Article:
The following day (April 11th) a message was sent by the Commons to desire their Lordships would expedite the ordinance for the Lieutenant-General taking possession of the Lord Capell's estate. On the day after (the 12th), and also on the 14th, the message was repeated, and on the 27th the Lords promised the House of Commons that a Committee should be appointed to consider the ordinance for assessing the twentieth part of malignants'estates, and that for sequestrating Lord Capell's to the use of the Earl of Essex. On the 13th of May the Lords were again urged by a message from the Commons to expedite the order for sequestrating Lord Capell's estate to the use of the Lord-General, and for that and other matters specified “that they will please to sit awhile.” The Lords promised again “ to take the ordinance and other " matters into immediate consideration, and to sit “ awhile as is desired.”
On the 18th of May the Lords resolved on a conference with the House of Commons, to let them know that, though desirous to join in any fitting way to express
“ were fit one of you go along with the money when it is delivered to the
“ Thomas Lad, at Wrington, in Somer-
Journals of the Lords, p. 367. "Lords' Journals, 1643, vol. vi. p. 20. lbid., p. 48.
their respects to the Lord-General, they do differ in the way, and conceive it will be better to have a proportion answerable to the value intended him out of the Lord Capell's estate allowed him out of the sequestration in general, than to appoint it out of any particular estate, which may draw envy upon him ; and that they do think it fit that the King's warrant for seizing the rents of the Lord-General be recalled by order of both Houses. The Commons agreed to this resolution, and resolved that the sum of 10,000l. should be yearly paid to the Lord-General towards the reparation for losses he had received by the King's forces; and on the 26th of May the order for that payment was passed in the House of Lords.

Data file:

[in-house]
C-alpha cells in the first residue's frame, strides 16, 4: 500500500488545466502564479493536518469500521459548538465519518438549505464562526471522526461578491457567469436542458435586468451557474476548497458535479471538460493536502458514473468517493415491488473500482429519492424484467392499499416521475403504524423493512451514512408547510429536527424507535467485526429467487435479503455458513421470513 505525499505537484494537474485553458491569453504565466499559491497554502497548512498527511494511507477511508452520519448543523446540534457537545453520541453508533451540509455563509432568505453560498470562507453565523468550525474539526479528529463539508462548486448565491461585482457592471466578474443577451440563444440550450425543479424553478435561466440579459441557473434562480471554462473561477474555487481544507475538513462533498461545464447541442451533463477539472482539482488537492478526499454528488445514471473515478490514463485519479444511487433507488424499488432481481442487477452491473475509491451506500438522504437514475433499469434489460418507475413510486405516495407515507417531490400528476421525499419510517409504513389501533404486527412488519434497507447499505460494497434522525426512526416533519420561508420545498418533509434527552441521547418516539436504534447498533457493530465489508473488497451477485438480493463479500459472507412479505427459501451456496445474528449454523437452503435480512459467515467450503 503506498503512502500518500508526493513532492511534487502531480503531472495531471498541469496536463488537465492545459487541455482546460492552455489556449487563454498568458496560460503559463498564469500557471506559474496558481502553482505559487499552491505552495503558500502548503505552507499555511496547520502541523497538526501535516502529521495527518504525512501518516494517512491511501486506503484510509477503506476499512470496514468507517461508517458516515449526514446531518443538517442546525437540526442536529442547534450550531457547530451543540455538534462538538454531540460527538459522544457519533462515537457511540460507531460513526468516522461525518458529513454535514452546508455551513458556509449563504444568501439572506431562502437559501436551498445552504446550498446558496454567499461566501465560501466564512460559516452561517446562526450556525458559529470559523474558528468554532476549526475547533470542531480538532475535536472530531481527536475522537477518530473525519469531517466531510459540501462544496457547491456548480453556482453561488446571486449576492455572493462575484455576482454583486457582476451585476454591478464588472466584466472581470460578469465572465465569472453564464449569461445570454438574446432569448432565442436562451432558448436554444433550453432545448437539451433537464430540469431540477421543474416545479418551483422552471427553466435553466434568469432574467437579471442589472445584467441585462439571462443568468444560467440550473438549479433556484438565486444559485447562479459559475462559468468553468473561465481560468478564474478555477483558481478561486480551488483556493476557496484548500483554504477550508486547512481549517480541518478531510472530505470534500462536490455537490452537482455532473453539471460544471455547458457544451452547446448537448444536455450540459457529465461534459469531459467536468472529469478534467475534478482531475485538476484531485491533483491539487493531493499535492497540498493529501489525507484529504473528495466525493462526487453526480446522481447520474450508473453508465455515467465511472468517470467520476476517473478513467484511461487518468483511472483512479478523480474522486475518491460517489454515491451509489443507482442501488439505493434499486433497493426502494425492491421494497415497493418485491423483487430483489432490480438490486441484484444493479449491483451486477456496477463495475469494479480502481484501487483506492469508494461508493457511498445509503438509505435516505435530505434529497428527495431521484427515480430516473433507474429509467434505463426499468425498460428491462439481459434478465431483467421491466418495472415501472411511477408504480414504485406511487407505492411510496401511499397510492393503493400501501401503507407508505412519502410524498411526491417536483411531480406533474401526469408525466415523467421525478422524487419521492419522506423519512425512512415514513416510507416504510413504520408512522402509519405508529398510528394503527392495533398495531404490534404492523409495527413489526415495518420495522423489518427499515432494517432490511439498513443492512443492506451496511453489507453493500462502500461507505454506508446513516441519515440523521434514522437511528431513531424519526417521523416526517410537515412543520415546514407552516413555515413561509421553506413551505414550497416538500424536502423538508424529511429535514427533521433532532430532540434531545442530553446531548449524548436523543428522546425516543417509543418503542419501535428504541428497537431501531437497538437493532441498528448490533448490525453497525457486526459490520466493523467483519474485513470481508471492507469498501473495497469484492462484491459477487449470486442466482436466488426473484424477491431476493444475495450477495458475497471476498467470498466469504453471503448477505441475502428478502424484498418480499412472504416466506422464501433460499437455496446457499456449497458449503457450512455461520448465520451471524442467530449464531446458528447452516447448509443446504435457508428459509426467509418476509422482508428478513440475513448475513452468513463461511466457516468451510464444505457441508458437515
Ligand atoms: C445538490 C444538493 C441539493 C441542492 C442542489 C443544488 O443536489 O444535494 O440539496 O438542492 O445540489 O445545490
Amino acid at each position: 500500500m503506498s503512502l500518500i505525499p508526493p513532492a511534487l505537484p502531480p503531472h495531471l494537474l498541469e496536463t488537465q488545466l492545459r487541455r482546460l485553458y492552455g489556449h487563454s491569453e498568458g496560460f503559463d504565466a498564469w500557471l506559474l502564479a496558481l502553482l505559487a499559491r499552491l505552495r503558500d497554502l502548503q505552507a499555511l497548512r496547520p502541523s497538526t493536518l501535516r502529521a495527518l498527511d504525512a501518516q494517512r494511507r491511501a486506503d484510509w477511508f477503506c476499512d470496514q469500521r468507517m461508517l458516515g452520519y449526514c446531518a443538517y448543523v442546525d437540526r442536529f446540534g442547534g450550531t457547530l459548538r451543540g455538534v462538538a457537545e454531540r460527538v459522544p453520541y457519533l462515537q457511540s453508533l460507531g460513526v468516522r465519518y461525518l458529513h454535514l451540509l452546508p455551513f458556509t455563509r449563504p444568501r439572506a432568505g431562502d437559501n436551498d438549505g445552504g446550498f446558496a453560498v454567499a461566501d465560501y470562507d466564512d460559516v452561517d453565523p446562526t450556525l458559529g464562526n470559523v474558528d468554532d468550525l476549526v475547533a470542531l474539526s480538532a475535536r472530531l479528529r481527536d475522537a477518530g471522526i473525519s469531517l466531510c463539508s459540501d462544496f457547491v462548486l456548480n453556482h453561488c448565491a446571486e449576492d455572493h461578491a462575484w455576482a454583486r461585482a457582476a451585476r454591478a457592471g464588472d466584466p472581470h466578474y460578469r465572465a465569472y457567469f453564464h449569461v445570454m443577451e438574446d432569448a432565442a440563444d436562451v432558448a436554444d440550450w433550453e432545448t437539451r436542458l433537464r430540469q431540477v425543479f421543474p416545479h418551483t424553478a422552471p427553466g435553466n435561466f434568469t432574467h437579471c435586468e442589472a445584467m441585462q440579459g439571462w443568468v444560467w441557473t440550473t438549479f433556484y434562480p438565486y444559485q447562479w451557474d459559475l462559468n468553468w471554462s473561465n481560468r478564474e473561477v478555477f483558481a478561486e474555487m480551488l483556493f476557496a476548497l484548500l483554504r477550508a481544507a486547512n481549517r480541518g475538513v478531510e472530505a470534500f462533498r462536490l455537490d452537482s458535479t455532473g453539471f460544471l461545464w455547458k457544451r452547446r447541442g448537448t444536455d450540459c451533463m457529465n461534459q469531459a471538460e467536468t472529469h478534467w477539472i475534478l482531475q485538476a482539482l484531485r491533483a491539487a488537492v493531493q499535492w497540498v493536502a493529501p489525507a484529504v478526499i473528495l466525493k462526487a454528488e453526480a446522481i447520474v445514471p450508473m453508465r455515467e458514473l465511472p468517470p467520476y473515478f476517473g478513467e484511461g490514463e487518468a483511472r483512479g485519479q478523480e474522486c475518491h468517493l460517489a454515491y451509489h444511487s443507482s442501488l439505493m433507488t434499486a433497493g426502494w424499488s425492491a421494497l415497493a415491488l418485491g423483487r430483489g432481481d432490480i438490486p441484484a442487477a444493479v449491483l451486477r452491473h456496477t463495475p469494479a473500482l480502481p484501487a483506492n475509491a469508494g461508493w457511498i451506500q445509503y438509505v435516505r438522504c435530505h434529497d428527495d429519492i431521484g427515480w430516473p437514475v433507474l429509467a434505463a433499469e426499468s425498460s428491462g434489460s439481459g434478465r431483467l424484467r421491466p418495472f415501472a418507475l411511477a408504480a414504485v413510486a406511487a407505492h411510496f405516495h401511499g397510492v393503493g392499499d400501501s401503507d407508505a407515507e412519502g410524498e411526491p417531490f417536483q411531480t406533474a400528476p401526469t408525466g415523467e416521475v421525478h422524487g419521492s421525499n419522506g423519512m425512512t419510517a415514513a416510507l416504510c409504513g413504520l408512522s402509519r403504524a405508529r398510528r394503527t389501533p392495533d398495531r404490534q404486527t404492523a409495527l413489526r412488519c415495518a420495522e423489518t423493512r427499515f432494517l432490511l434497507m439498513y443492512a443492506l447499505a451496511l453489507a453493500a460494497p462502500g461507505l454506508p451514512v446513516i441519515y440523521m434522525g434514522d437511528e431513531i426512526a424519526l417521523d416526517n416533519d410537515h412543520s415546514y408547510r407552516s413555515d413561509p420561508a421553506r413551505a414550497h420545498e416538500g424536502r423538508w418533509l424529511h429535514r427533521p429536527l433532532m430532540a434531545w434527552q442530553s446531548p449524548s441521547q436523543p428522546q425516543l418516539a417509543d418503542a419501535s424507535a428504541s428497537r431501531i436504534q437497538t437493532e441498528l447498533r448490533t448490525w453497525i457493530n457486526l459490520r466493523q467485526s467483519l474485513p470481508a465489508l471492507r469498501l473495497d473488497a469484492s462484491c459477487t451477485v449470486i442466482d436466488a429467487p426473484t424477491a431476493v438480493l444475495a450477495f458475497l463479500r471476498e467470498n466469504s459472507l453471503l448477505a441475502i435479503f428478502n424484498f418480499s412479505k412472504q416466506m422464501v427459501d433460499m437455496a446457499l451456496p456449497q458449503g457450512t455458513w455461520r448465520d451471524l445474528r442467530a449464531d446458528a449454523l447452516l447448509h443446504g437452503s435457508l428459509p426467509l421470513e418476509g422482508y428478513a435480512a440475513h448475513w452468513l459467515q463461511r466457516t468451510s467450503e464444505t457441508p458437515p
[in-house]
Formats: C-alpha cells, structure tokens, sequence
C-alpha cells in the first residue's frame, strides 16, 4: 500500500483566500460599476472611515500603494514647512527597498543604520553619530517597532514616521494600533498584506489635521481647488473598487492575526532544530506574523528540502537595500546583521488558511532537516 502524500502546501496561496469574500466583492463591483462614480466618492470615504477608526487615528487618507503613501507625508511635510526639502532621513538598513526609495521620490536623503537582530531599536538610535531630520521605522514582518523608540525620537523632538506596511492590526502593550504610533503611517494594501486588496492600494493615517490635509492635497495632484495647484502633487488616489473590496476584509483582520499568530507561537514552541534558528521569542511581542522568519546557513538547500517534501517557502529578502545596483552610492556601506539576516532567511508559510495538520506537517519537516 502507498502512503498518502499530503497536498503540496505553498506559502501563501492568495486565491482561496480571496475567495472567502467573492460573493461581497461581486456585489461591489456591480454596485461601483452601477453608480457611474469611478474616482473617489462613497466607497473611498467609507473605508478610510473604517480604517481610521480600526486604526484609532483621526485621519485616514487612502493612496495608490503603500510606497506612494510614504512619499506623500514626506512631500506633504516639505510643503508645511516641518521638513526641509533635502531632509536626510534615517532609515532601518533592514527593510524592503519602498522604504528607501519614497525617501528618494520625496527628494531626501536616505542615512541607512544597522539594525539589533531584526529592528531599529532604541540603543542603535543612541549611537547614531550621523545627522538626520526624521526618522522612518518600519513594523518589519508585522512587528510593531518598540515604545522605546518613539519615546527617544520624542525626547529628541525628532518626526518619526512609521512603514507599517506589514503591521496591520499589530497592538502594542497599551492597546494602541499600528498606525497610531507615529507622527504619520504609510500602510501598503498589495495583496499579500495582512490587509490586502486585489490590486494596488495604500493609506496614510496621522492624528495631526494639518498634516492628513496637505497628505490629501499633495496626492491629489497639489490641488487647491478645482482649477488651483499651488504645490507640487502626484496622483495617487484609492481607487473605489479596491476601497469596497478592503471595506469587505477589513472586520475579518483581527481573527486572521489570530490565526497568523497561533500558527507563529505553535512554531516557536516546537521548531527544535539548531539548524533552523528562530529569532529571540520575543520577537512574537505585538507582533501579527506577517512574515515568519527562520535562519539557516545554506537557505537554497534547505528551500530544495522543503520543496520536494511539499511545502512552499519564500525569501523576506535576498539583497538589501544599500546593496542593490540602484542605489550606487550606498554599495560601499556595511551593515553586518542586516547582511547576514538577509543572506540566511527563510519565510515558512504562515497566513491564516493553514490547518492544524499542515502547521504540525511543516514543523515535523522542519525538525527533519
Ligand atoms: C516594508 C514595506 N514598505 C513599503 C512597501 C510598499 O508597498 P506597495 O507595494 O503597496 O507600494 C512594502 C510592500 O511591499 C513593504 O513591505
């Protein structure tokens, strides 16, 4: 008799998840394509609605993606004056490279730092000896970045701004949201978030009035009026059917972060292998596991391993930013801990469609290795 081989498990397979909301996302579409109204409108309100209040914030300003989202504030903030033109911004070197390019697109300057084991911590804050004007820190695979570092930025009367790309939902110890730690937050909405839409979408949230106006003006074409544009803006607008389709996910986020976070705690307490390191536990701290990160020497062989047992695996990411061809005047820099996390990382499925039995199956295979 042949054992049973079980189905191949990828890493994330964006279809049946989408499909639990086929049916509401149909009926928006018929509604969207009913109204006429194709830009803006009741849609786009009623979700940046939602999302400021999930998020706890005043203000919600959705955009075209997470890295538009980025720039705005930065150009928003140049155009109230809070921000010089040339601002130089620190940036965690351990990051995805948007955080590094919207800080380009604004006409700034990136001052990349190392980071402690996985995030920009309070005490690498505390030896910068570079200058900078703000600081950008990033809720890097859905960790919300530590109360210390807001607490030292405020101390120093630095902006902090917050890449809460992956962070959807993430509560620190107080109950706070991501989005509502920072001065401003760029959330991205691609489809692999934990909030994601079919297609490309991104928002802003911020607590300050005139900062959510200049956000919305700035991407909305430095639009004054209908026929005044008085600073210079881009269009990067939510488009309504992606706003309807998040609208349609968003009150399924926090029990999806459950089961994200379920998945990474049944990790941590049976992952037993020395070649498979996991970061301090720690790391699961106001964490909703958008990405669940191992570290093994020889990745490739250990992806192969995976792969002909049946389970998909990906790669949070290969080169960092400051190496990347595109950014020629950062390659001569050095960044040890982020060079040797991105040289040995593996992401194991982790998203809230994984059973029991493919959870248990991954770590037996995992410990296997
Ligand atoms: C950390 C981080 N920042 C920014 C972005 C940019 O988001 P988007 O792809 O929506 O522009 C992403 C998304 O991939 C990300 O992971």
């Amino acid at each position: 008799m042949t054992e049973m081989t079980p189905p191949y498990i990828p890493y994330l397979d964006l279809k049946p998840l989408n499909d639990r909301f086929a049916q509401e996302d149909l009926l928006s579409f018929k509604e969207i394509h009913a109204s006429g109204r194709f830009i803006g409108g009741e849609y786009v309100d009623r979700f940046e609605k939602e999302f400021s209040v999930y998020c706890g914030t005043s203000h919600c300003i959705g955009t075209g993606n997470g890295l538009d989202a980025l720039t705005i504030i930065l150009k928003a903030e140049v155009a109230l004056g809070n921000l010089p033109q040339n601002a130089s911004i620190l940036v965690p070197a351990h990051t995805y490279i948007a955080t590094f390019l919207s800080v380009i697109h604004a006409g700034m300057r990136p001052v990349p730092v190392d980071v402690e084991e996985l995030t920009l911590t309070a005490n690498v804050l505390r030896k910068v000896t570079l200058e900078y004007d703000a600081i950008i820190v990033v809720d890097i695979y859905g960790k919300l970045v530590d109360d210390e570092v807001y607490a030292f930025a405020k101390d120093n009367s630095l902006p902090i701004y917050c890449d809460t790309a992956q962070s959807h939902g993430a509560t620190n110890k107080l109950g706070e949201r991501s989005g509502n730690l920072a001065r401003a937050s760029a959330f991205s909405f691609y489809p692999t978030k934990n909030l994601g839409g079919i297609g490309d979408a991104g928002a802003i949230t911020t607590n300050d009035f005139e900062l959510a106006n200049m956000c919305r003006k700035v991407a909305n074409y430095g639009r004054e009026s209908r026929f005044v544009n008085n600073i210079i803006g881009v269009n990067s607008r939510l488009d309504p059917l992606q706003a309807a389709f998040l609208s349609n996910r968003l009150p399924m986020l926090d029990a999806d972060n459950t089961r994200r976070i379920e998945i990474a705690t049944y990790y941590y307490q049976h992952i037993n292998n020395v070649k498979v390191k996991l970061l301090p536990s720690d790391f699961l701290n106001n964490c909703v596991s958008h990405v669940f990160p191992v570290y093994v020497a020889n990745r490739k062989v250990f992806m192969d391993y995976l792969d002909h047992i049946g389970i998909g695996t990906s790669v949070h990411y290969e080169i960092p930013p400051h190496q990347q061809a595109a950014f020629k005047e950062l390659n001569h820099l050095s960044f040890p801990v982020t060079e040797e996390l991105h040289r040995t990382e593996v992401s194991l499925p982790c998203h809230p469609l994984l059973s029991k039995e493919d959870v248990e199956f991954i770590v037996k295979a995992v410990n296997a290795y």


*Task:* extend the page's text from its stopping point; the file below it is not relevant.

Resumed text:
There is no mention to be found of the exact time that Lord Capell remained with his forces in those counties to which he had been appointed LieutenantGeneral, but it would seem that he was recalled from Shrewsbury by the King, and that Lord Clarendon disapproved of his recall, which he regarded as “unfortunate to the King's own affairs.” The recall was accompanied with a warrant for an earldom, but, says Lord Clarendon, “though Lord Capell received it “ with that duty that became him, he resolved never to “ make use of it till the times proved good and honest, " and then to lay it at his Majesty's feet to cancel “ or execute it." Lord Capell was not destined, how
Com. Journ., anno 1643, p. 89. 2 These facts are mentioned by Lord Clarendon, in answer to a letter from Sir Edward Nicholas, dated Feb. 22, in which he says, “I hope, since " the King is still giving warrants for honours, that he will by Sir
ever, to see the “good and honest times " which he then ventured to anticipate.
“ Edward Hyde be put in mind that the gallant and matchless Lord “ Capell was, by our last master, promised to be made Earl of Essex.” Lord Clarendon says, in reply, he never heard of that particular promise, and “ that he is sure the warrant sent to Lord Capell had a blank for the “ title.” Whether Charles II. afterwards obtained proof of this promise to Lord Capell or not, he seems to have acted on the belief that it had been made, and on the 20th of April, 1661, Arthur, second Lord Capell, received an advance in the peerage by the title of Earl of Essex.-Clarendon's State Papers, vol. iii. p. 51.